•             Selecting a feasible project: The immigrant investor will have to select a project which he or she finds both appealing and monetarily practical. The immigrant can choose to invest in an existing or new commercial enterprise. Migration agents are often involved in matching potential EB-5 investors with compatible projects.

•             Finding an immigration attorney: EB-5 investors should seek council with a reliable and reputable immigration attorney. The attorney should preferably have experience and knowledge of regional center investments.

•             Preparing the Visa petition: Once you have hired an immigration attorney, he or she will provide you with a list of documents and information such as birth certificates, tax returns etc. that need to be compiled. This can take up to a period of 2 to 4 months. The most cumbersome part of this task is proving that your $500,000 or $1,000,000 investment had a legal source. This involves accounting for the EB-5 investors last seven years financially.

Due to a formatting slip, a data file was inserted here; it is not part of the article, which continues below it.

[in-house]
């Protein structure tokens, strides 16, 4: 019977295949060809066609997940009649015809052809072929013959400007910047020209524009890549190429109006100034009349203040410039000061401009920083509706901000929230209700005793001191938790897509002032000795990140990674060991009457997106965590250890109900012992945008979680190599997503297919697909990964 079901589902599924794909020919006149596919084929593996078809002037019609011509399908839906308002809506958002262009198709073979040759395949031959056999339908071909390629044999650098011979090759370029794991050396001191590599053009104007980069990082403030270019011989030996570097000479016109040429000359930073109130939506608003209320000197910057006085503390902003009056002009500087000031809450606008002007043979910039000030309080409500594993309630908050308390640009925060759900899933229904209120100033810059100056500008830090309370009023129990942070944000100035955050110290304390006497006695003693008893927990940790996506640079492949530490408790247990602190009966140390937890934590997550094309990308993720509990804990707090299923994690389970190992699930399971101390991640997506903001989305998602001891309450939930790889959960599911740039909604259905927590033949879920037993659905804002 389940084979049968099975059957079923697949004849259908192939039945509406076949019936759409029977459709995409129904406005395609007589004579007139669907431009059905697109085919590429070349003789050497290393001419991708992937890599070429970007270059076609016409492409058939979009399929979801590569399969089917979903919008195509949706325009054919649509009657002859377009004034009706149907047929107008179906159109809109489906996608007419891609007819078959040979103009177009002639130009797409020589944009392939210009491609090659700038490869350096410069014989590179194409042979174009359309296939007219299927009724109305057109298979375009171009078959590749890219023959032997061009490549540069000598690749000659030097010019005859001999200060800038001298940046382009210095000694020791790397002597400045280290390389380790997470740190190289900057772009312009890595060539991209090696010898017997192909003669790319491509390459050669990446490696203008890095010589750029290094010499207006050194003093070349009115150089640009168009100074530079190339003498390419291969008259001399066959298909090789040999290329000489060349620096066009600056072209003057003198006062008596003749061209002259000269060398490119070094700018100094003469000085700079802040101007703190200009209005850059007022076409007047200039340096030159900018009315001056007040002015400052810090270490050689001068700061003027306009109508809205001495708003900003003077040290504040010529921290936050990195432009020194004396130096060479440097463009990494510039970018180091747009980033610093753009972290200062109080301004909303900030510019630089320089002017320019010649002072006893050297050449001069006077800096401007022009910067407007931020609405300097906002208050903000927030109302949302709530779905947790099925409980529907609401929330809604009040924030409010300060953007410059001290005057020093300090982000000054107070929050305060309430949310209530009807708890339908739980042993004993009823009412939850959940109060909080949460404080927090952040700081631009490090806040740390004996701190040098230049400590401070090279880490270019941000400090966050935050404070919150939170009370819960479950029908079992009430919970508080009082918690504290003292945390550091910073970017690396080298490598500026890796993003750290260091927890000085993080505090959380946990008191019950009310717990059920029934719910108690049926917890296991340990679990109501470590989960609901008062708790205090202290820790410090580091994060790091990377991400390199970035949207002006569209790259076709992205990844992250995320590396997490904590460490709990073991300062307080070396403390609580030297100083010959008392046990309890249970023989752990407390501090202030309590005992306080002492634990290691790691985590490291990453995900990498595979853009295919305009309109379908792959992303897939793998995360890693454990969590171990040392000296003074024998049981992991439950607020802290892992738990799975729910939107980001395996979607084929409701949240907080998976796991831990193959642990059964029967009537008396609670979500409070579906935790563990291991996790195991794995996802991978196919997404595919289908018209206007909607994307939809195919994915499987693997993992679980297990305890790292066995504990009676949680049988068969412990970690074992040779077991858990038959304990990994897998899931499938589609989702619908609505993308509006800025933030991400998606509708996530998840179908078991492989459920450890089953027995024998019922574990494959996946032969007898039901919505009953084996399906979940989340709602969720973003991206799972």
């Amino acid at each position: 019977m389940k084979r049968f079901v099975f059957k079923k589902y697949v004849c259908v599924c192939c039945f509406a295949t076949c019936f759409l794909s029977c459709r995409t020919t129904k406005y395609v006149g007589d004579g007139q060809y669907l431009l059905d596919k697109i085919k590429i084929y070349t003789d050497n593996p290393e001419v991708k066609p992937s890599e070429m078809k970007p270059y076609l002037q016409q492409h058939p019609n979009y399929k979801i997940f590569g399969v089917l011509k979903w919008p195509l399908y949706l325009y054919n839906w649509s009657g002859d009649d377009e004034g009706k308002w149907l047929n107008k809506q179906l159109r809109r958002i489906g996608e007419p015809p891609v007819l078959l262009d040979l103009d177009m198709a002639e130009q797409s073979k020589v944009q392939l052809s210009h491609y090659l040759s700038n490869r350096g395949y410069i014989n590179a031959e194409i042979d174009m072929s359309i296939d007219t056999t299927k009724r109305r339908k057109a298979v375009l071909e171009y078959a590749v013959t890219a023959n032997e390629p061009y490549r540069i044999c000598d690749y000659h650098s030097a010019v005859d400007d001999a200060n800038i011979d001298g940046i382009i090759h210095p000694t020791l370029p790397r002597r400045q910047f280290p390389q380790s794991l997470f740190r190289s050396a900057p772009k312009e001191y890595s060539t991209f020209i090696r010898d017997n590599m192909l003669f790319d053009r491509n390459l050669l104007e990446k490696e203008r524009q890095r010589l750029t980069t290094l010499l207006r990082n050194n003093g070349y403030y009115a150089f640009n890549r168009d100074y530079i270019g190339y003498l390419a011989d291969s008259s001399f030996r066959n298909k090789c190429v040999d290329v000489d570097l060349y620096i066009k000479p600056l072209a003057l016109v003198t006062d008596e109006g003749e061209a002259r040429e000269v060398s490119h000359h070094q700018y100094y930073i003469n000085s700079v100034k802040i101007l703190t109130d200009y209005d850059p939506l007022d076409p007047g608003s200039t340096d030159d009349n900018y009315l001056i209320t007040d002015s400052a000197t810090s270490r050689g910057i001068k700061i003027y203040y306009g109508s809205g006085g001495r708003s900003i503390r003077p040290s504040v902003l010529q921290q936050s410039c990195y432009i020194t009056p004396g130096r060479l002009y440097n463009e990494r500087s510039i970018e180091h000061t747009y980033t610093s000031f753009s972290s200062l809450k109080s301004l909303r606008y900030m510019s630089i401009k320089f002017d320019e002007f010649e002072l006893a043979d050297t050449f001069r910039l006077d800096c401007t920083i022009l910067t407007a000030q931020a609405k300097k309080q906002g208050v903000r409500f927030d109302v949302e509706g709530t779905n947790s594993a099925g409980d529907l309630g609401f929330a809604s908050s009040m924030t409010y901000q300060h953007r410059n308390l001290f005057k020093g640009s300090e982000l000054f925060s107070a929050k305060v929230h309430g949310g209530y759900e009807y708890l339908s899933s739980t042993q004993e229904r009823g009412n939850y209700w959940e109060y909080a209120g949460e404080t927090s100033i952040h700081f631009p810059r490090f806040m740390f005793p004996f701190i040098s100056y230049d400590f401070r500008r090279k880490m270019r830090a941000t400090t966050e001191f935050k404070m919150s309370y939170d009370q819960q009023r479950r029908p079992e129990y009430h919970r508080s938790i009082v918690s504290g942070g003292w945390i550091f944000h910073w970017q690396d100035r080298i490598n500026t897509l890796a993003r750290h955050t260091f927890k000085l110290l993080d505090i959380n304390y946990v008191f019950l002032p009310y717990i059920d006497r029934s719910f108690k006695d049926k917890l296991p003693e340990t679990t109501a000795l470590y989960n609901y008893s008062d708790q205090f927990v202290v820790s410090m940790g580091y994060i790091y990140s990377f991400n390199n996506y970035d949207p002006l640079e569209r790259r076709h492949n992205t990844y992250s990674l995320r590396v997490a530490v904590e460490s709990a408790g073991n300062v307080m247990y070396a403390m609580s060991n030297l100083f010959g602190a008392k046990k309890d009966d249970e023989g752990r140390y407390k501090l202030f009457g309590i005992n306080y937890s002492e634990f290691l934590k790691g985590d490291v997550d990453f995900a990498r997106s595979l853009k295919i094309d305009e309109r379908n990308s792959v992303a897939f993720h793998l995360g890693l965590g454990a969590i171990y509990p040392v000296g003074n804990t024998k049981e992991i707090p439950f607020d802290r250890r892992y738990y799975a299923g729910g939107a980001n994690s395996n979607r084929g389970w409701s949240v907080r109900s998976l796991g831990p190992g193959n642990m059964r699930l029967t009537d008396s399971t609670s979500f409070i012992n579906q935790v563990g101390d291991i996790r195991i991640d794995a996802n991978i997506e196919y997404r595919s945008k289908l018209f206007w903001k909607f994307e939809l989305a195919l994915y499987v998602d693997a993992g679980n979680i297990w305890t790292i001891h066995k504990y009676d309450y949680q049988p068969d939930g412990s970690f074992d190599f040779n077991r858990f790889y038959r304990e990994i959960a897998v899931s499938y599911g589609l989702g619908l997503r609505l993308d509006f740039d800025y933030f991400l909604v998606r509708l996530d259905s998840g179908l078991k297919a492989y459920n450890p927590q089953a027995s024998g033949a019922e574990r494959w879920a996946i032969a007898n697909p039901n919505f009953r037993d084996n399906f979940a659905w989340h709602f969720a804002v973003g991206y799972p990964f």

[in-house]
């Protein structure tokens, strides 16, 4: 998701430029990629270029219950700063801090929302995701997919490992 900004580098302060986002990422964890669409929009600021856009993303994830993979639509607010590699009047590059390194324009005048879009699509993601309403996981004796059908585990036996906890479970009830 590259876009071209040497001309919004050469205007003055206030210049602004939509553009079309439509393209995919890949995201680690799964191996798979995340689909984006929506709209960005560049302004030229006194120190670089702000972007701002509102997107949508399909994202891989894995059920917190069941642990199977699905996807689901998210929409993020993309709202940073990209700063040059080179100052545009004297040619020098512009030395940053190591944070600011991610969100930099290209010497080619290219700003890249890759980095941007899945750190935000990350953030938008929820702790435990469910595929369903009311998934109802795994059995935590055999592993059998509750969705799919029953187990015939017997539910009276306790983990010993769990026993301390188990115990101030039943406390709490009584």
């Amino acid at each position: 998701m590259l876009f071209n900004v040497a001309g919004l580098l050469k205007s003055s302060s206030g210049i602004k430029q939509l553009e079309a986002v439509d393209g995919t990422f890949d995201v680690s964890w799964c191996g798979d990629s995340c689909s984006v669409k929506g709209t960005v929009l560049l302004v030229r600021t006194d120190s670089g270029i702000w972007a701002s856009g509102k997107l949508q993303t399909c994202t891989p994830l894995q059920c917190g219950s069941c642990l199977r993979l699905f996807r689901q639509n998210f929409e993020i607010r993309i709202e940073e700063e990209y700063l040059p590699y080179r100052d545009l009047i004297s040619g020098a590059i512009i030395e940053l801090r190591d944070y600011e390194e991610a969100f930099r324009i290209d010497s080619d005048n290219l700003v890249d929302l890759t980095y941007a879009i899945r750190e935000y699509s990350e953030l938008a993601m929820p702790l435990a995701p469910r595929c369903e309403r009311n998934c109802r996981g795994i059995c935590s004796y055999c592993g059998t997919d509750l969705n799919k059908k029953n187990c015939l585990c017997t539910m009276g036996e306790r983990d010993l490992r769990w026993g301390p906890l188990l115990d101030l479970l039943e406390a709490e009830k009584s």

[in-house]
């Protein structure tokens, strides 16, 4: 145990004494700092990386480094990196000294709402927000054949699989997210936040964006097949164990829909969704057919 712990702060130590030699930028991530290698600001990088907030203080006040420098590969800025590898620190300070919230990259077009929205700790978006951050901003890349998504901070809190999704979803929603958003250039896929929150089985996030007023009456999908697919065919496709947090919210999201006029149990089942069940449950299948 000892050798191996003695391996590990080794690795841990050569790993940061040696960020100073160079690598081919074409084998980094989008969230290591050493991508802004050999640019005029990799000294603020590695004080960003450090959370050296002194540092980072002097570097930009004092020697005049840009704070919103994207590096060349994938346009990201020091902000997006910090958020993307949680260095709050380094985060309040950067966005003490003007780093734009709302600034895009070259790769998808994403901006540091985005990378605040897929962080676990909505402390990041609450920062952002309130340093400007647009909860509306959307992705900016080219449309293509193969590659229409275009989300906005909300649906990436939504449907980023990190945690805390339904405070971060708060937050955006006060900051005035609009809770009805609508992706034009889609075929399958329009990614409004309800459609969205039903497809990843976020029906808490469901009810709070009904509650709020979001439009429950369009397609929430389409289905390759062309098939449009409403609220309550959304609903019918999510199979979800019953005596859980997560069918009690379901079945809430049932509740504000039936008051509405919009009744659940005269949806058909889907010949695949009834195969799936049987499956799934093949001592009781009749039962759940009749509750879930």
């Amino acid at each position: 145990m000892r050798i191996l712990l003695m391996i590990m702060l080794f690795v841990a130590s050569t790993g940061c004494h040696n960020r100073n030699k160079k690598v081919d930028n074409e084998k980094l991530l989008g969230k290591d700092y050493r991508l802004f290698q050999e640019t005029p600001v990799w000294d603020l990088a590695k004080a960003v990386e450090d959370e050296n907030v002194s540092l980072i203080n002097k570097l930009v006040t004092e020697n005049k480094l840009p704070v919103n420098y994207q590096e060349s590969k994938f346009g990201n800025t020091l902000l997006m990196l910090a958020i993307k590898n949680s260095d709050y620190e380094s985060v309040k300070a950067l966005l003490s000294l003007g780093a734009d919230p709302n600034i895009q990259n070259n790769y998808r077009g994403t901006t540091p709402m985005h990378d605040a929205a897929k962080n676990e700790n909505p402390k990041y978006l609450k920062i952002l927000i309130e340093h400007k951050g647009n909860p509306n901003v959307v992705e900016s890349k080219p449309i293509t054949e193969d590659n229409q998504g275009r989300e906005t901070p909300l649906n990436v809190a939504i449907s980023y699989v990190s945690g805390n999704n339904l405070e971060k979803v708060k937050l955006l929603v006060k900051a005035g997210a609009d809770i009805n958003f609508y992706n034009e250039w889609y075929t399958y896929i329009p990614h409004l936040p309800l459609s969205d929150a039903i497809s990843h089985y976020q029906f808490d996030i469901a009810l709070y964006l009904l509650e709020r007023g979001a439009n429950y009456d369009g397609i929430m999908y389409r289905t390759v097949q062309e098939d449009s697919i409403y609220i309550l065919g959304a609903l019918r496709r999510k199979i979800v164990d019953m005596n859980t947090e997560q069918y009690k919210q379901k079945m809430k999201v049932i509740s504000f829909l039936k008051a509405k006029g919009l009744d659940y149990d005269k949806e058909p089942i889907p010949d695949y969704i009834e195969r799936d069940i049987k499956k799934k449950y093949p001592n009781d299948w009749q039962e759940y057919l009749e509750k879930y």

•             Filing the Petition: The petition will be filed by the EB-5 investors’ attorney at the USCIS. A collection fee will have to be paid at this point which will be the attorney fees, the investment, $50000 administrative fee, the filing fee at the USCIS along with any miscellaneous costs that the investor picks up along the way such as travel, phone calls, hotel stays and such. With a $500,000 investment, the average cost usually comes to $575,000 but expenses can vary.

USCIS usually informs applicants if their petition has been accepted after a period of 12 to 18 months. Most regional centers will refund an investment if an application is denied.

•             Apply for conditional permanent resident status: After an investor’s petition is approved, he or she can apply for a two year conditional permanent resident status. If an investor does not have an immigrant visa, he or she must submit visa form DS-230 to the National Visa Center and be processed through their national countries U.S. Consulate or embassy.